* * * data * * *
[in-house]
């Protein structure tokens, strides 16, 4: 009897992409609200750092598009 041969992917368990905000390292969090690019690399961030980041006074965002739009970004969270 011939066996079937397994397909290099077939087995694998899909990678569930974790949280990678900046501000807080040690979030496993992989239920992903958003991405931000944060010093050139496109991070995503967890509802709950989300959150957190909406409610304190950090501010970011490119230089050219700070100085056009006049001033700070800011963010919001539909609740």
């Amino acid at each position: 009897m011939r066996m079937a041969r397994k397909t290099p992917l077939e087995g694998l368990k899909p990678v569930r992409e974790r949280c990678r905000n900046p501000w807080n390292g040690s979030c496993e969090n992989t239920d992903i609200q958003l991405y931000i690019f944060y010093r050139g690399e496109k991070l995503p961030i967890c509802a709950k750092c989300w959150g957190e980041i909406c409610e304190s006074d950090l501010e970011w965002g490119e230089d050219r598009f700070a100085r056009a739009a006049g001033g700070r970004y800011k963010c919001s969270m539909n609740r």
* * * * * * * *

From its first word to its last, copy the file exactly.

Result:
[in-house]
């Protein structure tokens, strides 16, 4: 009897992409609200750092598009 041969992917368990905000390292969090690019690399961030980041006074965002739009970004969270 011939066996079937397994397909290099077939087995694998899909990678569930974790949280990678900046501000807080040690979030496993992989239920992903958003991405931000944060010093050139496109991070995503967890509802709950989300959150957190909406409610304190950090501010970011490119230089050219700070100085056009006049001033700070800011963010919001539909609740």
């Amino acid at each position: 009897m011939r066996m079937a041969r397994k397909t290099p992917l077939e087995g694998l368990k899909p990678v569930r992409e974790r949280c990678r905000n900046p501000w807080n390292g040690s979030c496993e969090n992989t239920d992903i609200q958003l991405y931000i690019f944060y010093r050139g690399e496109k991070l995503p961030i967890c509802a709950k750092c989300w959150g957190e980041i909406c409610e304190s006074d950090l501010e970011w965002g490119e230089d050219r598009f700070a100085r056009a739009a006049g001033g700070r970004y800011k963010c919001s969270m539909n609740r």